John Jay (person)

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See also Wikipedia's article about "John Jay".

John Jay KC 1764 was an influential figure in the early United States. He served as president of the Continental Congress during the American Revolution. With Alexander Hamilton, he thereafter authored the Federalist Papers, arguing for a stronger national government, which heavily influenced the creation of the current United States Constitution. Although he is best known thereafter for being the first Chief Justice of the Supreme Court, Jay also served as Secretary of State, signing the treaty with Britain that bears his name, and as Governor of New York.

Still, his father didn't understand his career track, writing at the time Jay ("our Johnny") was in college, "[h]e seems sedate and intent on gaining knowledge, but seems inclined toward the law rather than the ministry".[1]

Jay, with Hamilton, also proved a loyal alumnus, playing a role in the reopening of King's College as Columbia College in 1784. Supporting the college was a family tradition; John's older brother Dr. Peter Jay had helped raise funds in Britain that had contributed to the creation of King's College several decades before.

At Columbia, John Jay Hall, John Jay Dining Hall, the John Jay Award, and the John Jay Scholars, and JJ's Place are all named for him.

John Jay Gets Busted by RA, Hauled Before PrezCooper

The incident related below refers to one of the few incidents which blemished Jay's reputation as "a youth remarkably sedate." According to Jay family tradition, "a few weeks before he was to take his degree" in the spring of 1764, Jay was present in College Hall when some of his fellow students "either through a silly spirit of mischief, or in revenge for some fault imputed to the steward, began to break the table". Myles Cooper, Samuel Johnson’s successor as President of King’s, came to investigate. Cooper lined up the students and interrogated each in turn. None admitted any knowledge of the identity of the vandals until Cooper came to Jay. When asked who the culprits were, Jay replied: "I do not choose to tell you, sir." Cooper, the story went, "expostulated and threatened, but in vain".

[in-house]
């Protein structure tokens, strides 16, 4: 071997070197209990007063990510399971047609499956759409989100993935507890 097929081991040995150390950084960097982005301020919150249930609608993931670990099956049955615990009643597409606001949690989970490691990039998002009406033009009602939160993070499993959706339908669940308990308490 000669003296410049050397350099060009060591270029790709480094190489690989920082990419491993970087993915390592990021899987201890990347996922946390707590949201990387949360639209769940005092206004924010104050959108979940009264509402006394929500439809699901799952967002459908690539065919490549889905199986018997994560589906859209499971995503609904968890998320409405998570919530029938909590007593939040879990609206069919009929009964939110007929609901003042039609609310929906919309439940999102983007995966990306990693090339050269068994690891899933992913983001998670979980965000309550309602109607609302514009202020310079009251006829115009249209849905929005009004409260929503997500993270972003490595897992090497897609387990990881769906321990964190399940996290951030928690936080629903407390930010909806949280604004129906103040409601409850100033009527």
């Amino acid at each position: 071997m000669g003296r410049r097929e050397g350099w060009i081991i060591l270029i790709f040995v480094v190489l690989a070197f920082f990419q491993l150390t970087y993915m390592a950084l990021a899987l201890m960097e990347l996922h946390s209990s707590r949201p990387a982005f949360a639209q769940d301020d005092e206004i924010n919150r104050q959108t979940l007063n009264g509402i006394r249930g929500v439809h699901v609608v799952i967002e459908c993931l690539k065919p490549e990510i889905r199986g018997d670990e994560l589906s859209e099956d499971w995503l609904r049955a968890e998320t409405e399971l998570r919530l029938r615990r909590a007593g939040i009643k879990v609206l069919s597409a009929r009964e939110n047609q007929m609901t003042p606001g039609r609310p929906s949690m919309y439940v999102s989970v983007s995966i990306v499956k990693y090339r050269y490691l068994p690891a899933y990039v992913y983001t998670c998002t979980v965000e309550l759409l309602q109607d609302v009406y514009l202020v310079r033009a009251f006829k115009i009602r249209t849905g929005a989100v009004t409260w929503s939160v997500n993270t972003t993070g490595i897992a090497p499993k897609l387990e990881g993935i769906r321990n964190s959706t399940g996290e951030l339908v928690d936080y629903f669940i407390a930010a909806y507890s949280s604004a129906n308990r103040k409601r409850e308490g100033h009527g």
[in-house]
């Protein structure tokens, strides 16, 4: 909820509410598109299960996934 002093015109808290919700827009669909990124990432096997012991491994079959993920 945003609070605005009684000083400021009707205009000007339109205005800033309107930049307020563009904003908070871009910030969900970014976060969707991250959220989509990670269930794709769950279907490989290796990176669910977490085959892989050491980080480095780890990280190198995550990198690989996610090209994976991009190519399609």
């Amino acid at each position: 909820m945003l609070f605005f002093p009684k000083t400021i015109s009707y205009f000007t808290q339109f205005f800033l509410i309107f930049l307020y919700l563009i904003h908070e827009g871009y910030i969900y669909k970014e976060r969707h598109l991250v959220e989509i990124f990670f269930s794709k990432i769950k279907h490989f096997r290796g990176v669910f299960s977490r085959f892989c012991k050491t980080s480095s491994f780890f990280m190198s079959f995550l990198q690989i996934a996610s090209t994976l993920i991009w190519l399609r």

When the students were called before a faculty committee, Jay presented their defense. Like all other students, Jay had been required to sign a promise of obedience to the college statutes, but he contended that his refusal to identify the students who had destroyed the table did not violate that oath "and that the president had no right to exact from him any thing not required by the statutes". The faculty disagreed, and Jay and his companions were "suspended and rusticated".

Jay was allowed to return to King’s in time to receive his degree on May 22, 1764. Cooper, Jay's son recorded, "by the kindness of his reception, suffered him to perceive that he had not by his conduct forfeited any part of his good opinion." William Jay pointed out, with even greater satisfaction, that JJ had "retained among his papers to the day of his death a copy of the statutes, from which it appears that the conduct for which he was suspended was not even indirectly forbidden by them." Jay's copy of those regulations, signed by him and Myles Cooper, bears out that interpretation.[2]

King's College Alumni presents a somewhat different portrait of this incident: "In young Jay's veins there was no British blood...and as a result of his untimely insistence upon this fact in President Cooper's presence, he was rusticated shortly before graduation".[3]

References

  1. King's College Alumni p. 25
  2. http://beatl.barnard.columbia.edu/cuhis3057/04Folder/JJay1764.htm
  3. King's College Alumni p. 25

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